Building bridges – have a look at the ECR 2022 programme!

ECR 2022 is focused on multidisciplinarity and building bridges between radiologists and clinicians. The value of imaging and image interpretation lies beyond diagnostics. It impacts treatment decisions and outcomes and plays a vital role in the healthcare continuum. The ECR 2022 programme aims to reflect multidisciplinarity by introducing shorter lectures and longer case-based discussions, and through welcoming a wider variety of clinicians to share their insights.

ECR 2022 Programme

Patients In Focus

Inspired by the ECR 2022 motto 'Building Bridges', next year's congress will feature Patients in Focus, an exclusive programme dedicated to the biggest stakeholder in medical imaging — the patient. Through a mixture of headline sessions, open discussions and brand new session formats, this series will focus on exploring and enhancing the relationship between medical imaging professionals and patients. 

Patients in Focus will feature inspirational and insightful talks from patients, radiologists, and radiographers, as well as clinicians and representatives from other medical disciplines. It will highlight the critical role radiology has in the healthcare continuum whilst seeking to pinpoint exactly what patients want from their doctors and how our care for them can be improved. The programme is being coordinated by Erik Briers and Caroline Justich in collaboration with the ESR Patient Advisory Group.

Learn more

ECR 2022 Programme Planning Committee (PPC)

Meet your 2022 programme planning team on our new digital brochure site or by clicking the link below! 

ECR 2022 PPC

Case-Based Diagnosis Training session - Interlude

Test your knowledge

ECR 2022 will see the return of the popular session for general radiologists and residents at the end of their training looking for a simple update on subjects outside of their usual field.

The Case-Based Diagnosis Training session will offer an interactive way to test your knowledge in a range of subspecialty areas.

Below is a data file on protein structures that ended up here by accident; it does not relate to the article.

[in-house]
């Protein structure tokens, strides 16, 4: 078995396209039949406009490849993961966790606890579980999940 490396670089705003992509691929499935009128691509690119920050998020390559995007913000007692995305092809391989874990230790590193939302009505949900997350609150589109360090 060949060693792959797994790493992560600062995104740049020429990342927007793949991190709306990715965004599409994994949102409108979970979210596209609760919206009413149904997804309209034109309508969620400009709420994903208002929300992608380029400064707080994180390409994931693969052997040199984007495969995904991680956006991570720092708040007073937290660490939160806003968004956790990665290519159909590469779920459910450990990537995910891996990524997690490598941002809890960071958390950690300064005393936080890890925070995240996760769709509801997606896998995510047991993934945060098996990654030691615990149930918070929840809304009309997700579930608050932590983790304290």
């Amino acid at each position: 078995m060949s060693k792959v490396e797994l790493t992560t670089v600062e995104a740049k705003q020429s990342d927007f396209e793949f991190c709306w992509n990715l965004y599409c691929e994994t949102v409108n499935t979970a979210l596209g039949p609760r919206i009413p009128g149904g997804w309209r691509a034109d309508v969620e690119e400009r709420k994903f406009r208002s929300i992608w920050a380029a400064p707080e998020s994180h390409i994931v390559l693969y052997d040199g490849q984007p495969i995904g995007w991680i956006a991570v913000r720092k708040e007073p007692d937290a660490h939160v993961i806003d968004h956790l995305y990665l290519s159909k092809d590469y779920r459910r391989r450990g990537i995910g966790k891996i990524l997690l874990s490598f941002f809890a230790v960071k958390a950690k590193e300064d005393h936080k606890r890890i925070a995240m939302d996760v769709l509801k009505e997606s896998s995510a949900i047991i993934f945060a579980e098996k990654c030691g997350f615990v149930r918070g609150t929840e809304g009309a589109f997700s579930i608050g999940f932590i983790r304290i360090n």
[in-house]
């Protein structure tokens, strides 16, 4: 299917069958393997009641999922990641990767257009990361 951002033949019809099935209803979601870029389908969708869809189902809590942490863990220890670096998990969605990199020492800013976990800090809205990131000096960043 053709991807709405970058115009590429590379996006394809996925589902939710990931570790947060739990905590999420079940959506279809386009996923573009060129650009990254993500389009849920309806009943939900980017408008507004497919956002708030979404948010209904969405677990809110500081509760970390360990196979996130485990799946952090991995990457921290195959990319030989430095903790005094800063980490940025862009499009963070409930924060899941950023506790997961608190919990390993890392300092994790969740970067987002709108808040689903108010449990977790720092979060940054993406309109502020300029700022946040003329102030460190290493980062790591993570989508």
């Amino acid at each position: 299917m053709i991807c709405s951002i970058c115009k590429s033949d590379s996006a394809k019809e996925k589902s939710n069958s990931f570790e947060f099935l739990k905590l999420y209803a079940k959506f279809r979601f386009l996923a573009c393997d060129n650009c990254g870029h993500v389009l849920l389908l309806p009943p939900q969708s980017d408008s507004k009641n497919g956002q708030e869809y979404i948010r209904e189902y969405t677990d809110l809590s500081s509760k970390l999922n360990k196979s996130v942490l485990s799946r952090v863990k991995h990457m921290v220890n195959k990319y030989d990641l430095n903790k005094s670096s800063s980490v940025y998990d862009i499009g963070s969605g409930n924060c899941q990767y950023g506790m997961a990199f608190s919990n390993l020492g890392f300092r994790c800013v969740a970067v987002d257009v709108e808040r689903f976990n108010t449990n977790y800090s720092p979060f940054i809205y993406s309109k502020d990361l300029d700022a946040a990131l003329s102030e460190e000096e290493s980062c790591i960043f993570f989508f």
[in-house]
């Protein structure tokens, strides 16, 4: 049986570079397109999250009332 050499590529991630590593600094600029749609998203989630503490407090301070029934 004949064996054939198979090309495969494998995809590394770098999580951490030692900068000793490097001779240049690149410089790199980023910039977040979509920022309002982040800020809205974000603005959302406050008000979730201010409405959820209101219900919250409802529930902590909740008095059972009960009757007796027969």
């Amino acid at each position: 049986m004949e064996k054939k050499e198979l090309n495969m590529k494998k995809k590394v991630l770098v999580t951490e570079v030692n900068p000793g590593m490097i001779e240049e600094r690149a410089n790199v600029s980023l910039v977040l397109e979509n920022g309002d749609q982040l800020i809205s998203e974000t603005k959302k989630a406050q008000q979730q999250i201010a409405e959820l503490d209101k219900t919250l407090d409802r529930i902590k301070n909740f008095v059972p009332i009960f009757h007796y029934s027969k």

If you have any questions, please contact [email protected].

Imaging signs related to food

It is not only for nutritional purposes that food plays a major role in all our lives!
Eating together as a family or with friends serves a large social function. We enjoy chatting and connecting over – ideally – lovingly prepared meals. Some of us also derive fun from planning meals, shopping for the selected ingredients, either with an emphasis on regional products or certain exotic additions, and then cooking together. It links generations, accompanies celebrations, hands over traditions, and marks seasonal changes during the year where hardly anyone can refrain from relishing the first fresh fruit of the year or early sweet baby carrots from the garden. We associate certain meals with our childhood or trips to foreign countries and can catch a glimpse from other cultures by getting to know their food. Some are better than others in preparing a feast for all senses, where taste and smell are as important as colours and consistency. Consequently, food plays a paramount role in building bridges, which is also the main focus of ECR 2022.
It is not surprising that we radiologists use imaging signs reminding us of certain food items to help us remember the diseases they are typically associated with. Each subspeciality and every body part offers a whole variety of fruit, vegetables, spices, or processed food. We only see what we have learnt to see and, therefore, it is extremely useful to have these bold, eye-catching associations.
Watch out for pancakes, doughnuts and cookies, mints and chocolate, spaghetti and linguine, rice and popcorn; show us the difference between sandwiches and hamburgers, head cheese and Swiss cheese, coffee beans and coconuts, ginkgo and holly leaves, onion skin and celery stalk, or salad oil versus salt and pepper and you can rest assured, not only will you learn a lot by looking into this whole universe of striking signs, but it will also help you to scrutinise your images with the eagerness of a detective looking for the culprit and, hopefully, your patients will profit from a more comprehensive report.

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Figure 1: Temporal bone fracture with ossicular dislocation: a) ice cream (head of malleus) on cone (body of incus), b) CT with dislocated ossicles, c) dislocated ice cream from cone

Are you now tuned in to look for imaging signs related to food and tempted to send us your best cases to be highlighted in the interlude presentation of our case-based diagnosis session? Submit your highly instructive cases with signs related to food, ideally with a photograph or painting of the original food item, using the template below to [email protected].

The deadline for submission has now been extended to June 12, 2022, so it is not too late to be a part of this exciting session!

As an extra incentive, all submitters will receive a recipe sheet with a distinct Austrian flavour that is sure to satisfy.

Come and join us and maybe you will win the award for your excellent work-up. Before and after the Interlude, you can try to solve clinical cases from ten different fields in radiology, where specialists then help to highlight typical characteristics and differential diagnostic entities.

Download the Template